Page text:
Bexar County, Texas Sheriffs received a series of bizarre reports from residents in the area of Bronze Sand Road on March 19, 2018. According to the reports, neighbors complained that a group of people were standing in an open garage wielding knives and sacrificing what appeared to be livestock.
Police arrived on the scene while the ritual was underway. Altogether there were 30 people crowded into the garage surrounded by various animals, both alive and dead. Officers on the scene reported a woman in white speaking in a language none of the responding deputies could identify and had been pouring chicken blood into some sort of container while others watched. Inside the home, more livestock including chickens, goats, and pigeons were found.
Investigators broke up the party, then placed 11 of the ceremony’s attendees under arrest for animal cruelty. The living animals found at the residence were taken in by a local animal shelter. All 11 of the suspects were charged with cruelty to animals, but the big question now is will those charges stick?
KSAT reports that a couple, Robert and Irma Talamantez who were among the 11 arrested, agreed to speak about their widely misunderstood religion, stating, “We are not cruel people.” According to the couple, they are practitioners of Santeria and the animal sacrifices that were witnessed by concerned neighbors are part of a long-standing tradition. The Talamantezs say the animals were not treated or slaughtered inhumanely.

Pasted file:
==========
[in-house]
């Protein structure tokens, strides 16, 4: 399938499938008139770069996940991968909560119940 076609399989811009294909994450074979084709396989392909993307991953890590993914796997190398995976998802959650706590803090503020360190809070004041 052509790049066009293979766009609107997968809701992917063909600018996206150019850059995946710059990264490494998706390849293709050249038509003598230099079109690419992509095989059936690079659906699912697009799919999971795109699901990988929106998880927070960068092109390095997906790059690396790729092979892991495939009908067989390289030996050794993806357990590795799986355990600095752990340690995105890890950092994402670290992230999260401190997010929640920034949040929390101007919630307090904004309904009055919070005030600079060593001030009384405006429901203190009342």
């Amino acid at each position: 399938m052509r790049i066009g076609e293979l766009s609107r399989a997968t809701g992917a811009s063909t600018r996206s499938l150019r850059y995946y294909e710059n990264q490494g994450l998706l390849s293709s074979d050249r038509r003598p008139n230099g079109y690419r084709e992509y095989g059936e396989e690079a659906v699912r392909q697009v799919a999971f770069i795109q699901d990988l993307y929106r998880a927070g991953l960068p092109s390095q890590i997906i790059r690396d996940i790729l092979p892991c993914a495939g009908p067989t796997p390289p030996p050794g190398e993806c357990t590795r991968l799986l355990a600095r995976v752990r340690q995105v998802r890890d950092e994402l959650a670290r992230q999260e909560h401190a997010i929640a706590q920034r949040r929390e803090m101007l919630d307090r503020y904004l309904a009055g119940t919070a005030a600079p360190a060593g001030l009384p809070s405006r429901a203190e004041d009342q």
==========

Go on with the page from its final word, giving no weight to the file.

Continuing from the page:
Brought to the Carribean Islands by Nigerian slaves, the Afro-centric religion of Yoruba was heavily rejected and suppressed by the Spanish slave traders. As a way to disguise the worship of their old Gods and preserve their traditions, the slaves began melding their beliefs with the widely accepted traditions of Roman Catholicism. The new religion would become known as Santeria.
While millions around the world practice the religion, most of us are only aware of Santeria on account of the 90s hit from Sublime. As a result, the beliefs and practices of these groups come off as shocking and bizarre to outsiders.
According to KSAT’s report, the ceremony was to celebrate another member’s “sainthood,” which is described as a year-long commitment to wearing white, refraining from eating at tables, as well as other forms of self-sacrifice. The animals were sacrificed as offerings to the religion’s various gods, sometimes referred to as “Orishas.” After the animals’ throats are slit, their blood is dripped into containers representing multiple deities. The meat from the animals is then prepared and the participants sit down for a celebration feast.
Talamantez admitted that they kept the animals in cages but insisted they never suffered any abuse, further arguing that “slaughterhouses have worse conditions.”
“You know, the only one that can complain about cruelty to animals is a vegan you know, because we’re killing animals. Right? They’re the only ones that can complain, because everyone eats cows, and everybody eats hamburgers and fried chicken and pork chops and you name it. And we’re no different from anybody else,” Robert Talamantez said during his tv interview.
As part of the traditions of a Supreme Court recognized religion, it’s difficult to say whether the 11 suspects who were arrested during the religious ceremony will face the judge. Regardless of the outcome, the Talamantezes refuse to give up their religion. They say in the future they’ll simply use more caution when performing their ceremonies and next time they’ll be sure to keep their garage door closed.